Dr. Mounzer Kassab is an associate professor at Michigan State University’s Department of Neurology and a physician at Sparrow Hospital whose specialty is stroke. Last year, he got an emergency call at home about a four year-old boy named Gavin Ramirez who had “zero movement” in his left part of his body — his left arm and leg were paralyzed, the left-side of his face was drooped, and his speech was slurred plus he couldn’t see anything from his left side.
Dr. Kassab recounts for StoryBank what happened next:
“Stroke is exceedingly rare in children. The emergency clot lysing medicine available is approved only for adults. I was called at home, and gave an opinion over the phone along the lines that we can not do much and better not take a risk that may make things worse (giving that without knowing the proper dosing in children, the drug may cause brain hemorrhage and death). In order for the medicine to work, it needed to be given intravenously within three hours from the onset of symptoms.
I quickly drove to the hospital, thinking about my own four-year old child. When I arrived, I took one look at this innocent child who was paralyzed to one side, tremendously scared and wanting to go home, and knew I had to do something.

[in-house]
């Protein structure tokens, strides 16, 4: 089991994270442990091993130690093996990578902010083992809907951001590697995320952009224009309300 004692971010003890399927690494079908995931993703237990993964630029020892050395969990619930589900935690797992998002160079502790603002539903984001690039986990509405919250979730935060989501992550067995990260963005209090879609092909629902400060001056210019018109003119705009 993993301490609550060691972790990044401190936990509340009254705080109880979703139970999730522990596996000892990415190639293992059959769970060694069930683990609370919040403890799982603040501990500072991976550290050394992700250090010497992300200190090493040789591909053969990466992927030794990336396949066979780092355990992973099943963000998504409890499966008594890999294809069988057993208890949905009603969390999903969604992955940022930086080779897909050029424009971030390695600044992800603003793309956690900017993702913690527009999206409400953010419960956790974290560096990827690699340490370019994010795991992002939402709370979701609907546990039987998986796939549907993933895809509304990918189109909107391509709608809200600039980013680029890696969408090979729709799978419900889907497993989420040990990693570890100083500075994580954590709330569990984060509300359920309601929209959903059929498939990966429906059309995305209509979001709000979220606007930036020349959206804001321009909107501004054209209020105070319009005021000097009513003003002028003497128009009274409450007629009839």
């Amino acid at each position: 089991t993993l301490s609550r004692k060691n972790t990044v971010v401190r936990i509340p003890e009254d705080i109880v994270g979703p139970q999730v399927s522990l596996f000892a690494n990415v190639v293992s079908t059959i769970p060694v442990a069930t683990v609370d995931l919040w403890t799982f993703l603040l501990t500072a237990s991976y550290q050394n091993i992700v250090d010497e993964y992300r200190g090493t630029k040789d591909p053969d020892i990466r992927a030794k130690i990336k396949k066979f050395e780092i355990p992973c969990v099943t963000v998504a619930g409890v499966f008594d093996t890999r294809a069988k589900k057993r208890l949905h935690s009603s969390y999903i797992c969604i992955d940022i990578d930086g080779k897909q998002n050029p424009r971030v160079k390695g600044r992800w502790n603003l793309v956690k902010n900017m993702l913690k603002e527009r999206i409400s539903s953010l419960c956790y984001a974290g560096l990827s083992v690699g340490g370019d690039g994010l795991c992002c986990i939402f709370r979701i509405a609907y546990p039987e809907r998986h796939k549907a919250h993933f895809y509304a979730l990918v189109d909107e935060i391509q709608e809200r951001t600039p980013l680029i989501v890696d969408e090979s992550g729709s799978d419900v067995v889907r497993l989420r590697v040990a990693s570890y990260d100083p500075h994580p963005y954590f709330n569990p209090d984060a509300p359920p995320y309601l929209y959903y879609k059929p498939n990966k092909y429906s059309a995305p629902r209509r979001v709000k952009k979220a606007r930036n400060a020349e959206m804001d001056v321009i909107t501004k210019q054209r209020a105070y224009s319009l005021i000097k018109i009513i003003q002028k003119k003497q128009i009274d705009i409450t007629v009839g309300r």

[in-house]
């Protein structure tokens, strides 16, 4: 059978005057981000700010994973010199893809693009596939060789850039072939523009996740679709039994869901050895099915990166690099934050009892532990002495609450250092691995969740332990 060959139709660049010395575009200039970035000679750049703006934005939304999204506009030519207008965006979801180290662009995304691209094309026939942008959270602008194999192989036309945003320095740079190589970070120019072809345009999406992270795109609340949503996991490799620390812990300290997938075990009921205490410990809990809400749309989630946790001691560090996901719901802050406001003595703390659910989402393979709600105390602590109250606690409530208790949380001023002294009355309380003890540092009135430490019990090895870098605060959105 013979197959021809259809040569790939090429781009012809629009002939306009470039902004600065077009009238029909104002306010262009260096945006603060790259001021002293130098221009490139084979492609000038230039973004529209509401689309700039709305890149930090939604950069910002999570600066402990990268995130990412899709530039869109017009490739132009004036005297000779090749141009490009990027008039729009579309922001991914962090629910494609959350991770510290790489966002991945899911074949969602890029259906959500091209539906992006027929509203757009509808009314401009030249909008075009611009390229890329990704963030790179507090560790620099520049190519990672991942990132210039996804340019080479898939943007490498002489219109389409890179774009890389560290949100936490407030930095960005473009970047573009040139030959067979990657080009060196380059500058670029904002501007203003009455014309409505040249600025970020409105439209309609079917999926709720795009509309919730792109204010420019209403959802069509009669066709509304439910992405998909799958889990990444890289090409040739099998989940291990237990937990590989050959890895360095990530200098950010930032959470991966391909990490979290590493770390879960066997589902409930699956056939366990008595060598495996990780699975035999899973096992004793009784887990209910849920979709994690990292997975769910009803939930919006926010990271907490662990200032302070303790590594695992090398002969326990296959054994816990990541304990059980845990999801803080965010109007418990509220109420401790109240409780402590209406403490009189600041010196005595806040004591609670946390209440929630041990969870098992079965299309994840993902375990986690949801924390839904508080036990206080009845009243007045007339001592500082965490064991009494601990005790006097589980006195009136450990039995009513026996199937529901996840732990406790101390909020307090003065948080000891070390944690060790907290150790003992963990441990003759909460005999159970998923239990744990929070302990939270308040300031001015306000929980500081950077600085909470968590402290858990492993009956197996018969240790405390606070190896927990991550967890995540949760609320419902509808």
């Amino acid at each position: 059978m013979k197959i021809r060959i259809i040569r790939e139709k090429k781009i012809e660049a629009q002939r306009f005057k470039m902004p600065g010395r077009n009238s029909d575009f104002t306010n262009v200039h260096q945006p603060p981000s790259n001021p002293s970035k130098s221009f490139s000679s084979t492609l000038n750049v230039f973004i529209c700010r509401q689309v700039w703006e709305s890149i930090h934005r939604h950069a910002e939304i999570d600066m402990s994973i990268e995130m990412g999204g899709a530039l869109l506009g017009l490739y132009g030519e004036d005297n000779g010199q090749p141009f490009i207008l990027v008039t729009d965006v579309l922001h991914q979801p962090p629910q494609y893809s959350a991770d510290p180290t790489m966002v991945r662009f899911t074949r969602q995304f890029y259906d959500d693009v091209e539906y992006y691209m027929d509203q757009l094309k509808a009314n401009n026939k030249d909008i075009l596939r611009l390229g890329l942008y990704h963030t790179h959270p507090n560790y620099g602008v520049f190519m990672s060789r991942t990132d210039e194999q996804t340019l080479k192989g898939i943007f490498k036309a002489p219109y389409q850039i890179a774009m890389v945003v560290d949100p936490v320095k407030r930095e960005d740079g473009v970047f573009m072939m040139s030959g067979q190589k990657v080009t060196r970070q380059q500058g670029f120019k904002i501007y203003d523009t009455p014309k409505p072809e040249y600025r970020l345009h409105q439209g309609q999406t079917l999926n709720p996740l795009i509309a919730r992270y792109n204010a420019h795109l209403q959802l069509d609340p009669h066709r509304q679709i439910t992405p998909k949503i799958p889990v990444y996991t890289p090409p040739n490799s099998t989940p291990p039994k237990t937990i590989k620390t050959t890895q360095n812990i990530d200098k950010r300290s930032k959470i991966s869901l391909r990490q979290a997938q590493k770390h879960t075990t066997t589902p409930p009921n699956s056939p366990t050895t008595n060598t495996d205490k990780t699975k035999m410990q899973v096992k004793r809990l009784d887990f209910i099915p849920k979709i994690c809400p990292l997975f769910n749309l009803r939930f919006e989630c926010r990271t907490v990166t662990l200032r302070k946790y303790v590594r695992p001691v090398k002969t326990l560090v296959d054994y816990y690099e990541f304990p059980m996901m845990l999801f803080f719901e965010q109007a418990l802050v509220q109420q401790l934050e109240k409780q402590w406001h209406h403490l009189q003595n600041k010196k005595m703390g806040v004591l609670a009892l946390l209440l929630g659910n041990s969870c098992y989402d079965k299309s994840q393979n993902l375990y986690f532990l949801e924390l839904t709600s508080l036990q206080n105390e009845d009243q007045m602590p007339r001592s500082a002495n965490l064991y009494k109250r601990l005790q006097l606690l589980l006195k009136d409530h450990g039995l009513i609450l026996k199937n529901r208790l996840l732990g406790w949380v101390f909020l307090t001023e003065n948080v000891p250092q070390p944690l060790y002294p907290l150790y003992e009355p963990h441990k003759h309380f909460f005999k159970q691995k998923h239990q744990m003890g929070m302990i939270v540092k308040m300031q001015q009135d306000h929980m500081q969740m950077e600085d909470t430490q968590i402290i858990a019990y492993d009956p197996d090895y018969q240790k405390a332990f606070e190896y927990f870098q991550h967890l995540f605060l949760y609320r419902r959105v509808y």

Discussing the dire options with the parents, including medicine which would cause hemorrhage and even death, they started crying and asked me what I would do if this was my child. Picturing my son in a wheel chair for the rest of his life (which was the likelihood if nothing was done), I knew I could never forgive myself if I did not offer the child a chance.
Despite knowing how litigious our society is, I decided to go ahead and use a lower dose of the lysing medicine. The nurses and pharmacist fought the clock to arrange the dose ordered and infuse it according to the strict criteria while I rushed them along as we were quickly approaching the three hour cut-off.
The bolus was administered 2 hours and 58 minutes after the symptoms onset.
As the infusion started after the bolus, I started to thank the nursing staff and pharmacist when a resident physician ran up to us exclaiming: “Dr. Kassab, come inside the boy’s room! He wants to give you a high five using his left arm and hand!”
People started to cry. The emergency staff started giving high fives. It was a great feeling. And the child ended up recovering completely.”